Used 2014 Porsche Panamera Hybrid
Pros & Cons
- Stellar handling
- world-class refinement
- top-notch engines
- available plug-in hybrid model
- exquisite cabin quality.
- Narrow backseat with seating for only two
- poor rearward visibility.
Edmunds' Expert Review
Extensive updates, including a long-wheelbase option and a new plug-in hybrid variant, reinforce the 2014 Porsche Panamera's status as one of the best luxury sedans in the world.
The 2016 Porsche Panamera is a curious automotive creature. It has the feature content, interior quality and price tag of a flagship luxury sedan, yet it has only four seats and the hatchback body style of, well, a hatchback. It has the interior design and performance soul of a 911, and the exterior styling of one that went on a binge diet of Baconators. The Panamera really is like nothing else on the road, and that just makes it all the more special.
The 2016 Porsche Panamera is one of the oldest vehicles in its segment, but it's still one of the very best.
A big part of its distinctiveness is the sheer number of variations available. The whopping 14-model range covers performance (from the 310-horsepower base V6 to the ballistic 570-hp Turbo S), eco-friendliness (there's a plug-in hybrid model), poor-weather friendliness (all-wheel drive is available) and interior space (regular and "Executive" extended-wheelbase models). And then there's the abundant equipment. Although the Panamera boasts more standard features than the typical Porsche sports car, its options list still includes many of the same customization choices as the rest of the lineup. Would you like leather-lined air vents and body-colored painted wheels? Sure. why not? It's only money.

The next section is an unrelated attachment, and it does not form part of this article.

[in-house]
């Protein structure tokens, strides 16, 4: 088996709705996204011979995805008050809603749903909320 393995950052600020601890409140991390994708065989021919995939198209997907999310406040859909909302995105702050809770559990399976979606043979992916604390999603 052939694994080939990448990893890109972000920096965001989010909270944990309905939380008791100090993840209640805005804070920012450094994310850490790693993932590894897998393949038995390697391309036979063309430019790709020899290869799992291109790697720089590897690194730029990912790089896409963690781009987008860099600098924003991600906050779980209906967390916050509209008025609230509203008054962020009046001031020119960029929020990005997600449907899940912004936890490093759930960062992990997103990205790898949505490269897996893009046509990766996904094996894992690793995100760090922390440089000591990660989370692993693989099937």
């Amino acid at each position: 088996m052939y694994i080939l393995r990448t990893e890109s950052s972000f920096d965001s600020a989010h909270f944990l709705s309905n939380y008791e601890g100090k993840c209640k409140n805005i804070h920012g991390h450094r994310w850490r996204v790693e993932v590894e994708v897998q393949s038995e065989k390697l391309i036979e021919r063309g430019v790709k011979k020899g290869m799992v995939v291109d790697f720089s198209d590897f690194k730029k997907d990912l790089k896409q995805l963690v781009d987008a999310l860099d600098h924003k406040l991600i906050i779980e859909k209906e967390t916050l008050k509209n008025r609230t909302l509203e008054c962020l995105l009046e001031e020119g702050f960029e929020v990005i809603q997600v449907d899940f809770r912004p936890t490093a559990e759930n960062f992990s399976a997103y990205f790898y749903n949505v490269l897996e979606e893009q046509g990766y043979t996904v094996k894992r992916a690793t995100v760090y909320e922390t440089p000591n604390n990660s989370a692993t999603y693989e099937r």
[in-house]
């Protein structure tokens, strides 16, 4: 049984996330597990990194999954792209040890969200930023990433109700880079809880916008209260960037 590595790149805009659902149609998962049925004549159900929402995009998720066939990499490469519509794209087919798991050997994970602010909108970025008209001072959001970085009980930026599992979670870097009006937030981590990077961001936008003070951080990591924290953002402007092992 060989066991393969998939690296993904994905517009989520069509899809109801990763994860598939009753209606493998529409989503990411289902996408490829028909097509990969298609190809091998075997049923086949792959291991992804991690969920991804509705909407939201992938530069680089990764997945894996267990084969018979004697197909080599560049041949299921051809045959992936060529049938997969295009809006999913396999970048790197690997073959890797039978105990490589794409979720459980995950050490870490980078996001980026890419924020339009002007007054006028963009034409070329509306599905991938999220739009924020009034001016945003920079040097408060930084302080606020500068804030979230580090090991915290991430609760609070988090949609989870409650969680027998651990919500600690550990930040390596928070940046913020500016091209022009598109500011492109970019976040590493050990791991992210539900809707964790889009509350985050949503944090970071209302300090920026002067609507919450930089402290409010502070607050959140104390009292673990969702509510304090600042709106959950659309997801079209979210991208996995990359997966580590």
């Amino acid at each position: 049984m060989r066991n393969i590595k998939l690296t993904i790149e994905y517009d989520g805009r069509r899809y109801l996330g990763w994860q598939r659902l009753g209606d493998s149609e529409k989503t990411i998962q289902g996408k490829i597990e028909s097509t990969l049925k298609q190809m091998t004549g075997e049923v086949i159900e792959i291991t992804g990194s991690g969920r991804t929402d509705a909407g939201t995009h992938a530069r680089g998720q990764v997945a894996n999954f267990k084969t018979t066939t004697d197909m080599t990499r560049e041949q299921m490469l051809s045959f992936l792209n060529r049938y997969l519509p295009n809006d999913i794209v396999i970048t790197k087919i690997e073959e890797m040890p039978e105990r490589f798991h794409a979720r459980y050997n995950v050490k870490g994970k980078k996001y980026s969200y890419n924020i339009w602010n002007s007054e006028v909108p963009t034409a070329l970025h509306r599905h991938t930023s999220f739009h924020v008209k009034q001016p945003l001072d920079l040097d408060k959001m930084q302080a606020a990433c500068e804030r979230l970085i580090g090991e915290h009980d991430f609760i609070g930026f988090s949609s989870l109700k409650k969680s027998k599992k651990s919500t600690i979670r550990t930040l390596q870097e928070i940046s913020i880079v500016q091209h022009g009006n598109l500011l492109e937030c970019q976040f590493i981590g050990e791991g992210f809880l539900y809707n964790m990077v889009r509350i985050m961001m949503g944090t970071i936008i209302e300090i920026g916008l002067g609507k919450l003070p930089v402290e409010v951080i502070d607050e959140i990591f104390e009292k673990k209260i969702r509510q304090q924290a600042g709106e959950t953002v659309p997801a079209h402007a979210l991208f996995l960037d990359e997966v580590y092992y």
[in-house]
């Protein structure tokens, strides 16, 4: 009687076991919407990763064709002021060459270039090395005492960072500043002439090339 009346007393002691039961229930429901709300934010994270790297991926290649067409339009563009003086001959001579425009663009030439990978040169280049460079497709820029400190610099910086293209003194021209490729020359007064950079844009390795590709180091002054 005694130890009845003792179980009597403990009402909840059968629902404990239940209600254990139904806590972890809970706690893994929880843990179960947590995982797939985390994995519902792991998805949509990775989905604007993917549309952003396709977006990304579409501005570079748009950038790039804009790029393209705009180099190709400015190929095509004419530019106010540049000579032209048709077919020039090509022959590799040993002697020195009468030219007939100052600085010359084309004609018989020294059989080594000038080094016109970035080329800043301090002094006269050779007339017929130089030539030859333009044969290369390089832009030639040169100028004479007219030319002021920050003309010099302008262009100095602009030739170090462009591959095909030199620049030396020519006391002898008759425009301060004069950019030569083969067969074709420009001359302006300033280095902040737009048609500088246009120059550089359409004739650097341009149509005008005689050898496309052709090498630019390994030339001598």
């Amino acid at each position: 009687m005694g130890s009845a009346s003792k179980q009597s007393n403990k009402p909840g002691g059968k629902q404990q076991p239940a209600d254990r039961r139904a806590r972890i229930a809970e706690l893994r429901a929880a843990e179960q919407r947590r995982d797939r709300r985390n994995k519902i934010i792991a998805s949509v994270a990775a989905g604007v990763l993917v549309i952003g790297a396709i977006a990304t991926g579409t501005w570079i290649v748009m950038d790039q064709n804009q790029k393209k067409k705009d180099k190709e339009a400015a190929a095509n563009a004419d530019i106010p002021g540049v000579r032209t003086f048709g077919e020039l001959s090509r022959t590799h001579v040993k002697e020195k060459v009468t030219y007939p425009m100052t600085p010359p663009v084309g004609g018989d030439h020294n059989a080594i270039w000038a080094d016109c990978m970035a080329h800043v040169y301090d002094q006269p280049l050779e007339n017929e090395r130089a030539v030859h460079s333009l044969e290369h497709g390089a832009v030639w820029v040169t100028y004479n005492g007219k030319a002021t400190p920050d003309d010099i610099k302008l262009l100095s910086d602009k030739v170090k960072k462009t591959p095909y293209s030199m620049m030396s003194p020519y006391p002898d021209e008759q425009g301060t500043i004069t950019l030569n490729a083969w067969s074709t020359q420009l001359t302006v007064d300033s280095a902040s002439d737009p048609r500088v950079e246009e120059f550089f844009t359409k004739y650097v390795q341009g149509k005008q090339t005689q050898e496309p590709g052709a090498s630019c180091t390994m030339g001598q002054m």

Since the Panamera is so unusual, however, it can be a little difficult to recommend obvious alternatives for your shopping process. High-style, high-performance sedans like the Audi S7/RS 7, BMW 6 Series Gran Coupe and Mercedes-Benz CLS-Class offer similar performance and lower price tags, but they aren't as roomy. Then there are luxury sedan mainstays like the Audi A8, BMW 7 Series, Jaguar XJ and Mercedes-Benz S-Class. They are more spacious and generally more elegant in regards to cabin ambience and driving experience and typically have more high-tech options to select.
Of course, all of the above are great cars. But if you like to drive, the 2016 Panamera could very well be the best fit.
2014 Porsche Panamera models
The 2016 Porsche Panamera is a four-door, four-passenger sedan with a hatchback-style trunk. There are 14 trim levels: base, Edition, 4, 4 Edition, S, 4S, S E-Hybrid, GTS, Turbo, Turbo S and the extended-wheelbase 4S Executive, Turbo Executive, Turbo S Executive and the ultralow-volume Exclusive.